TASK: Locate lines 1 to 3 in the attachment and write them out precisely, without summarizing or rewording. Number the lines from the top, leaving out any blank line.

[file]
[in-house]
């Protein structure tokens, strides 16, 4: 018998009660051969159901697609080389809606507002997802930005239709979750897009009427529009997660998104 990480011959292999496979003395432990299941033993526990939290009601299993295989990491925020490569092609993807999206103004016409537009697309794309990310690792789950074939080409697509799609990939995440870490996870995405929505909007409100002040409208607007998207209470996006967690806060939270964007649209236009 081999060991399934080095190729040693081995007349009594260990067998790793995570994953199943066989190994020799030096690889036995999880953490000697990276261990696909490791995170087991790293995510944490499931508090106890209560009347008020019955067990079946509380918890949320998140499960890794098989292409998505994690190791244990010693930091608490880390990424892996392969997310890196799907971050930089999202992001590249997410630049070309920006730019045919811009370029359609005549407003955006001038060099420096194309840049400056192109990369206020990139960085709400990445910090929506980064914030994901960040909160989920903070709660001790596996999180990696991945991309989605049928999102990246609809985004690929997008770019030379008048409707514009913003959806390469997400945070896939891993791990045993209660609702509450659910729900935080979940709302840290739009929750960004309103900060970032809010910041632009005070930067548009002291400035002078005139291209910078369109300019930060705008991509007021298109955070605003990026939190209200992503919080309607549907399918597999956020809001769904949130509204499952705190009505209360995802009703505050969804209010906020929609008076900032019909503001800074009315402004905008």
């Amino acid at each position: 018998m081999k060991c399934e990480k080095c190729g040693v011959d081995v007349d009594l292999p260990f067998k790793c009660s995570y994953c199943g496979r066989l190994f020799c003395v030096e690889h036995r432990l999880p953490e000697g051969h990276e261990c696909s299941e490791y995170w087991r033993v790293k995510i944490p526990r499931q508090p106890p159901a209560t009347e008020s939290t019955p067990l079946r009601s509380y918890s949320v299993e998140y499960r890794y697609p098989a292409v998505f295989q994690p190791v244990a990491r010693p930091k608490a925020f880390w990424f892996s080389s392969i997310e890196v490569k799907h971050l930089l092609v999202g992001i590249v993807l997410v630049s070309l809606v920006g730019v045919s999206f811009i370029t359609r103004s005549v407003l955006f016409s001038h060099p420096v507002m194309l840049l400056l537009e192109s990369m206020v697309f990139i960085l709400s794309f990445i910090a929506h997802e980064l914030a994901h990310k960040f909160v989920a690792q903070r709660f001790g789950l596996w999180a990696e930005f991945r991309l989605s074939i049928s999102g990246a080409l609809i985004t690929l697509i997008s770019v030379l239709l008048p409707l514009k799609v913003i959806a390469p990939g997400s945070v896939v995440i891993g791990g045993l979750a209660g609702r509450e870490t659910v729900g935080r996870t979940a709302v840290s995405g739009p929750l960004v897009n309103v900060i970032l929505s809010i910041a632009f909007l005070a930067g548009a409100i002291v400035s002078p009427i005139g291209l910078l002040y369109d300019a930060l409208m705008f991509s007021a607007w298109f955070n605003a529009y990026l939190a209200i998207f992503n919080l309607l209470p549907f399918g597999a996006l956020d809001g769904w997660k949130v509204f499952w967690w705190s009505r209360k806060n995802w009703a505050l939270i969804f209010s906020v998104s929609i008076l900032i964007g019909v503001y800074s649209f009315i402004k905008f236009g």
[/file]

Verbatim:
[in-house]
């Protein structure tokens, strides 16, 4: 018998009660051969159901697609080389809606507002997802930005239709979750897009009427529009997660998104 990480011959292999496979003395432990299941033993526990939290009601299993295989990491925020490569092609993807999206103004016409537009697309794309990310690792789950074939080409697509799609990939995440870490996870995405929505909007409100002040409208607007998207209470996006967690806060939270964007649209236009 081999060991399934080095190729040693081995007349009594260990067998790793995570994953199943066989190994020799030096690889036995999880953490000697990276261990696909490791995170087991790293995510944490499931508090106890209560009347008020019955067990079946509380918890949320998140499960890794098989292409998505994690190791244990010693930091608490880390990424892996392969997310890196799907971050930089999202992001590249997410630049070309920006730019045919811009370029359609005549407003955006001038060099420096194309840049400056192109990369206020990139960085709400990445910090929506980064914030994901960040909160989920903070709660001790596996999180990696991945991309989605049928999102990246609809985004690929997008770019030379008048409707514009913003959806390469997400945070896939891993791990045993209660609702509450659910729900935080979940709302840290739009929750960004309103900060970032809010910041632009005070930067548009002291400035002078005139291209910078369109300019930060705008991509007021298109955070605003990026939190209200992503919080309607549907399918597999956020809001769904949130509204499952705190009505209360995802009703505050969804209010906020929609008076900032019909503001800074009315402004905008």
């Amino acid at each position: 018998m081999k060991c399934e990480k080095c190729g040693v011959d081995v007349d009594l292999p260990f067998k790793c009660s995570y994953c199943g496979r066989l190994f020799c003395v030096e690889h036995r432990l999880p953490e000697g051969h990276e261990c696909s299941e490791y995170w087991r033993v790293k995510i944490p526990r499931q508090p106890p159901a209560t009347e008020s939290t019955p067990l079946r009601s509380y918890s949320v299993e998140y499960r890794y697609p098989a292409v998505f295989q994690p190791v244990a990491r010693p930091k608490a925020f880390w990424f892996s080389s392969i997310e890196v490569k799907h971050l930089l092609v999202g992001i590249v993807l997410v630049s070309l809606v920006g730019v045919s999206f811009i370029t359609r103004s005549v407003l955006f016409s001038h060099p420096v507002m194309l840049l400056l537009e192109s990369m206020v697309f990139i960085l709400s794309f990445i910090a929506h997802e980064l914030a994901h990310k960040f909160v989920a690792q903070r709660f001790g789950l596996w999180a990696e930005f991945r991309l989605s074939i049928s999102g990246a080409l609809i985004t690929l697509i997008s770019v030379l239709l008048p409707l514009k799609v913003i959806a390469p990939g997400s945070v896939v995440i891993g791990g045993l979750a209660g609702r509450e870490t659910v729900g935080r996870t979940a709302v840290s995405g739009p929750l960004v897009n309103v900060i970032l929505s809010i910041a632009f909007l005070a930067g548009a409100i002291v400035s002078p009427i005139g291209l910078l002040y369109d300019a930060l409208m705008f991509s007021a607007w298109f955070n605003a529009y990026l939190a209200i998207f992503n919080l309607l209470p549907f399918g597999a996006l956020d809001g769904w997660k949130v509204f499952w967690w705190s009505r209360k806060n995802w009703a505050l939270i969804f209010s906020v998104s929609i008076l900032i964007g019909v503001y800074s649209f009315i402004k905008f236009g």